This co-located solar array serving two Arkansas school districts is also part of agriculture curriculum

Arkansas Schools partner with Entegrity on solar project, use sheep to maintain fields

Cedar Ridge Schools and Midland School District teamed up to improve their districts with a new solar facility. The array, a 1.36-MWdc single-axis tracking system provided by Entegrity, was inaugurated during a “Flip the Switch” ceremony with students, staff, solar implementation team, policymakers, and the sheep that maintain the solar grounds.

Cedar Ridge Schools and Midland School District of Arkansas became the first districts in the state to utilize co-located solar energy technology after signing a solar services agreement with Entegrity. With this new option, the districts shared a common site and spread fixed costs, resulting in lower solar service rates for each school district. The project provides Midland School District and Cedar Ridge School District annual savings of approximately $46,000 and $65,000, respectively.

The superintendents were eager to implement the upgrades and aid with various budget constraints caused by growth from district consolidation. By generating savings through energy efficiency upgrades and the new solar facility, the districts will have more financial freedom to reallocate operating funds to improve the learning environment for students and teachers.

“The Midland District knew it wanted to benefit from solar, so the Board decided to collaborate with one of our neighboring districts by installing a co-located array. I encourage more small districts in the state to explore all options available before ruling it out,” stated Midland Superintendent Dr. Bruce Bryant.

The Cedar Ridge Agricultural Education Department collaborated on an innovative strategy for maintaining the solar field with an efficient, educational, and environmentally friendly solution by raising Dorper sheep to maintain the grounds. The sheep strengthen the roots of the vegetation and spread seeds and fertilizer along the way, causing the restored soil and more biodiverse vegetation to absorb more carbon and water. This co-location of photovoltaics and agriculture, known as agrivoltaics, creates a green cycle without chemicals like herbicides and pesticides that pollute waterways.

FAA Students with sheep used in this co-location of photovoltaics and agriculture, known as agrivoltaics

Tim Cunningham, agricultural education instructor and FFA advisor, stated, “The solar project is a great fit with our agriculture program. The fields will have multiple agricultural uses such as cultivating certain plants and raising sheep that will aid students with hands-on activities in their animal science courses. Classes are learning to construct a barn and working area for their new animals. Our students will have first-hand experience in solar as farms and ranches begin to offset costs using this technology. Solar energy use, electricity demand and supply, and other relevant topics will shape our new curriculum.”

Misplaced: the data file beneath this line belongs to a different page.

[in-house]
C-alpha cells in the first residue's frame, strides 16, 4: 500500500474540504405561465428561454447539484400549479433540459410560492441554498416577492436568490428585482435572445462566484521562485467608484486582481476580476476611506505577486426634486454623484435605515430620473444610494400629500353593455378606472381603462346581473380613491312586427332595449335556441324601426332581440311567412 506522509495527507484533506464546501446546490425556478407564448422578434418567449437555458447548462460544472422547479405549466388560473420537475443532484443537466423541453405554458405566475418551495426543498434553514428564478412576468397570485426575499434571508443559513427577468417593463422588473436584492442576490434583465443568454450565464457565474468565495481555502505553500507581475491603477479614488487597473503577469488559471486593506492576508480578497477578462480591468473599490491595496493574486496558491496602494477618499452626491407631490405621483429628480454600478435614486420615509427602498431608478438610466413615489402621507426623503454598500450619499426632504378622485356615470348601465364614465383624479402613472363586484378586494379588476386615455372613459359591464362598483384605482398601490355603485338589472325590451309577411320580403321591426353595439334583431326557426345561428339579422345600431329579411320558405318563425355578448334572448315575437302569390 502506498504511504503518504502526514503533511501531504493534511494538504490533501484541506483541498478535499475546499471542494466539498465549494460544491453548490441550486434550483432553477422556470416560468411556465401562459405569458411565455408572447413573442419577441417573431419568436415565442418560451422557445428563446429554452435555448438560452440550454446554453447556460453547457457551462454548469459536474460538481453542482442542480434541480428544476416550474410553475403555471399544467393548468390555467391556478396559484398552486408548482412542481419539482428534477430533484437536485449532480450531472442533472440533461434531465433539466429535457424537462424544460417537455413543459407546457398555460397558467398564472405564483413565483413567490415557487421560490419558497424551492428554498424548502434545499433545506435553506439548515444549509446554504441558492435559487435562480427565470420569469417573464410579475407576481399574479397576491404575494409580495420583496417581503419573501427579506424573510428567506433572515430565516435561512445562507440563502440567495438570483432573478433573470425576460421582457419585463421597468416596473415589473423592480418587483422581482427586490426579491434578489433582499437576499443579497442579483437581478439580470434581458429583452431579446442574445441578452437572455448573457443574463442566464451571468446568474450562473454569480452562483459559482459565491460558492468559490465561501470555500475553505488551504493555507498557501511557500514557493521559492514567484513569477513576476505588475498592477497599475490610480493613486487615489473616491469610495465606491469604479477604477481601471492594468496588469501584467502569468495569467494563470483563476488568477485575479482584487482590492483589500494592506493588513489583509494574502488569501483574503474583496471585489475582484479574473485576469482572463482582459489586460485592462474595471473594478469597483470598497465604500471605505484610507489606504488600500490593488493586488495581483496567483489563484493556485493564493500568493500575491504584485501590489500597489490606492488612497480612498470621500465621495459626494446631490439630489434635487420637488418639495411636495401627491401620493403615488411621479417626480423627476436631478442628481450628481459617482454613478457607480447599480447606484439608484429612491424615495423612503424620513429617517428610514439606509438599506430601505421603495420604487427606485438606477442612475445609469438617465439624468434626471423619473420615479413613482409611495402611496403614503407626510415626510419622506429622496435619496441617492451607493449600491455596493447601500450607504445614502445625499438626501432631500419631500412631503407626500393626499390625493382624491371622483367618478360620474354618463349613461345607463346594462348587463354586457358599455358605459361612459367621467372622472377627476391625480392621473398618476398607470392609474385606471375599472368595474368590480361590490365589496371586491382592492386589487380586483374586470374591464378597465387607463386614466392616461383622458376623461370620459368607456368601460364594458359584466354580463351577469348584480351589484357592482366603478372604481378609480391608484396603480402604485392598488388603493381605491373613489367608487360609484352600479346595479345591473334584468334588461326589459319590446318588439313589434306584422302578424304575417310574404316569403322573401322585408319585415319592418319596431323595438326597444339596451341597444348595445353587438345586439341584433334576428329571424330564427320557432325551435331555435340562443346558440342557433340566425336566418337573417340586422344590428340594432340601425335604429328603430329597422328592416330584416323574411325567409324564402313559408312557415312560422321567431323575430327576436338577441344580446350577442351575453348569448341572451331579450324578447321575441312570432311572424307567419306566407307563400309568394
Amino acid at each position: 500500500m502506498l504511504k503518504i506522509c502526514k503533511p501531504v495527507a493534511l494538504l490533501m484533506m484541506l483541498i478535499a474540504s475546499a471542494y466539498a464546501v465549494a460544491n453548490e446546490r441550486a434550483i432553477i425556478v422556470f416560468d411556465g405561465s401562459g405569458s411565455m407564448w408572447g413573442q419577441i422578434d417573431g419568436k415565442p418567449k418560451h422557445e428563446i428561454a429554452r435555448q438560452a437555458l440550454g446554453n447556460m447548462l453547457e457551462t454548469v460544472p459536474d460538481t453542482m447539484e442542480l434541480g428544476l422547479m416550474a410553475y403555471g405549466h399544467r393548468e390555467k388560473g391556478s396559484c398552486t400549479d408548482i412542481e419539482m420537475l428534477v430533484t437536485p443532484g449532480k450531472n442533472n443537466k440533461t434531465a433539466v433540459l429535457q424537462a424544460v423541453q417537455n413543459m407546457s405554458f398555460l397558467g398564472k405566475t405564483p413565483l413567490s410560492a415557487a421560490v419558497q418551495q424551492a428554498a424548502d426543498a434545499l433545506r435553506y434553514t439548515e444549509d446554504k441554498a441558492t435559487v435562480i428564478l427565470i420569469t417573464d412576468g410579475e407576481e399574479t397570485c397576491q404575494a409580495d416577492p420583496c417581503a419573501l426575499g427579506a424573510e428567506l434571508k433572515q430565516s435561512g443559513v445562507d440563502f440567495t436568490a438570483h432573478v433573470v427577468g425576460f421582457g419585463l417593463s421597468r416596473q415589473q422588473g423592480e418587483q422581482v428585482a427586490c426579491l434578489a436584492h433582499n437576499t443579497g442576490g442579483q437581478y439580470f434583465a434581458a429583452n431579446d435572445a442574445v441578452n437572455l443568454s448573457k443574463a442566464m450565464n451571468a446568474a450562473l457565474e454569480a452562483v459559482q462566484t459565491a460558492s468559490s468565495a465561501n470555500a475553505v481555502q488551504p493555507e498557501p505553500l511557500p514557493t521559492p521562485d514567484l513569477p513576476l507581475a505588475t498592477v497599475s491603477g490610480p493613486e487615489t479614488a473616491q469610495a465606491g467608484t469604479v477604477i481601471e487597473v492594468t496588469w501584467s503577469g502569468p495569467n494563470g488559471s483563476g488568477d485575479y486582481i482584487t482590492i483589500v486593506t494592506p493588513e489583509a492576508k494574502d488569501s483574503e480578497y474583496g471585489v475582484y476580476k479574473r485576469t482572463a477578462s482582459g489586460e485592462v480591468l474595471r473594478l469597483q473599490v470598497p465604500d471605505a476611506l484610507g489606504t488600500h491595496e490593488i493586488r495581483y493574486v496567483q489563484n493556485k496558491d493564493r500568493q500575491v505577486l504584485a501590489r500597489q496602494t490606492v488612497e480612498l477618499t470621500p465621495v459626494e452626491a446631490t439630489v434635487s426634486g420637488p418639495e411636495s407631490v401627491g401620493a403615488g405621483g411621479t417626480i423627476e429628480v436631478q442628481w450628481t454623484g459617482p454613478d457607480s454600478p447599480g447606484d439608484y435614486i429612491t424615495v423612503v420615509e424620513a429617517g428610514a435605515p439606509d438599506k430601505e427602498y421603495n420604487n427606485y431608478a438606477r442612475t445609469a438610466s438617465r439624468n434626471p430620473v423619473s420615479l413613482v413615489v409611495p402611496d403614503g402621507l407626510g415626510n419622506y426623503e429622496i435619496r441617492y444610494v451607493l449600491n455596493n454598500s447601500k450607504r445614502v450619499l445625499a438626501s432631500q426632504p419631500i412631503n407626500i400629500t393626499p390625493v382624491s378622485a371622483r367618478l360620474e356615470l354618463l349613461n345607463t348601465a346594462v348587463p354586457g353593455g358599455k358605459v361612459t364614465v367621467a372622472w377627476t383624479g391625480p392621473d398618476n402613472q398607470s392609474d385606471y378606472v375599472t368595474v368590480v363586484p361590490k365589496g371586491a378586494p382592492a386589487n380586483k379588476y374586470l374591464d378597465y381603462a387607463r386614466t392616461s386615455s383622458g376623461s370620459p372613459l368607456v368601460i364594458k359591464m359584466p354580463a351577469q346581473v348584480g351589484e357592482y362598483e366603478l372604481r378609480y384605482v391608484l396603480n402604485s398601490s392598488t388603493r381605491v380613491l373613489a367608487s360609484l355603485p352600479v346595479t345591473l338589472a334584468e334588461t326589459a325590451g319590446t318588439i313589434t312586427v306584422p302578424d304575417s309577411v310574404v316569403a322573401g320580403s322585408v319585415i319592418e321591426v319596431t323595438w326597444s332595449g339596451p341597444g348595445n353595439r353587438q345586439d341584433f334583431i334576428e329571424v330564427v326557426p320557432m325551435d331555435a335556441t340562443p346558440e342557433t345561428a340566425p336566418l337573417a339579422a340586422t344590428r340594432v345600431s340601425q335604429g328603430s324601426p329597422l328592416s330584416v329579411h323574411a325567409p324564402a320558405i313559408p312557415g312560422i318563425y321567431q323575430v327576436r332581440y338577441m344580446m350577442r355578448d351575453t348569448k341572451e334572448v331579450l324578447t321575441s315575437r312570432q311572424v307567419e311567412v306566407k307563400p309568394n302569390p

Cedar Ridge Schools Superintendent, Dr. Sherry McMasters, added, “We are thrilled to work with Entegrity on yet another energy savings project. Not only are we saving money, we are improving the learning environment for our students and teaching them sustainable practices. Our student led FFA program will have ample opportunity to learn about agrivoltaics and the employment of sheep on our grounds for upkeep. I am proud to be a part of the first co-located solar array in the state and the first to incorporate sheep.”

Market forces have pushed the fast-growing solar industry to the top of Arkansas policymakers’ lists, who see its value rise as the cost of solar equipment declines. Senator David Wallace (R-Leacheville) sponsored the Solar Access Act that made this project possible. “With Act 464, small school districts are permitted to team up and co-own their array, making solar energy, and thus the savings, feasible. I’m thrilled to see this law being leveraged by these school districts to not only create savings, but to be used as an educational tool for their students.”

Senator James Sturch (R-Batesville) commented on the development, “What we are doing here in Independence County is paving the way for an equitable transition to locally produced power—benefiting the community, job market, and economy. The students get the opportunity to learn and see clean energy first-hand and gain early exposure to this technology, preparing them for the changing job market as our market shifts.”

Cedar Ridge School District’s State Representative Stu Smith and Midland’s Craig Christiansen, both in favor of the enabling legislation, were also complimentary of their respective districts. Said Representative Smith, “Legislation like the Solar Access Act increases access to solar energy in Arkansas, creating jobs and boosting economic development.” Added Representative Christiansen, “Employment related to the installation and service of renewable energy is expected to be the fastest growing occupation of the next decade. Projects like this allow for hands-on learning for our students so they are better prepared for the changing career landscapes.”

“Entegrity is honored to continue implementing these innovative solar projects. This is a smart way for smaller districts and other public entities to approach energy savings.” said Rick Vance, Regional Director of Entegrity.

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